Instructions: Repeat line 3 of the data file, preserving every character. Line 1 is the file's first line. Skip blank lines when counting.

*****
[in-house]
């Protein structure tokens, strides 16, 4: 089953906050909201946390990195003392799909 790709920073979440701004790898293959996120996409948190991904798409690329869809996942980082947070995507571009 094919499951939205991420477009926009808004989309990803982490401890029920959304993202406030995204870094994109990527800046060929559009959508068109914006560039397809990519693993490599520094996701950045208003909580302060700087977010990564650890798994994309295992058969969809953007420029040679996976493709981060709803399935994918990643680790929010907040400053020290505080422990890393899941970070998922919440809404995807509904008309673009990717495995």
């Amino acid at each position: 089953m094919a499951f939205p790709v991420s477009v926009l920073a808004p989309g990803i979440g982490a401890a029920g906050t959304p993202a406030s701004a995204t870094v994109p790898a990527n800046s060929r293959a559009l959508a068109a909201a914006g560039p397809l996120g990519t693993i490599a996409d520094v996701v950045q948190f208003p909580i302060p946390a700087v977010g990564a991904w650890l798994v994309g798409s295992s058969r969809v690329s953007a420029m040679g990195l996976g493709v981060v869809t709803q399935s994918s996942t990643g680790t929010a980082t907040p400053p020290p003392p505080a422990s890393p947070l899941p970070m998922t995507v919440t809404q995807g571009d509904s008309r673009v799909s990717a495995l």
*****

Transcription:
């Amino acid at each position: 089953m094919a499951f939205p790709v991420s477009v926009l920073a808004p989309g990803i979440g982490a401890a029920g906050t959304p993202a406030s701004a995204t870094v994109p790898a990527n800046s060929r293959a559009l959508a068109a909201a914006g560039p397809l996120g990519t693993i490599a996409d520094v996701v950045q948190f208003p909580i302060p946390a700087v977010g990564a991904w650890l798994v994309g798409s295992s058969r969809v690329s953007a420029m040679g990195l996976g493709v981060v869809t709803q399935s994918s996942t990643g680790t929010a980082t907040p400053p020290p003392p505080a422990s890393p947070l899941p970070m998922t995507v919440t809404q995807g571009d509904s008309r673009v799909s990717a495995l």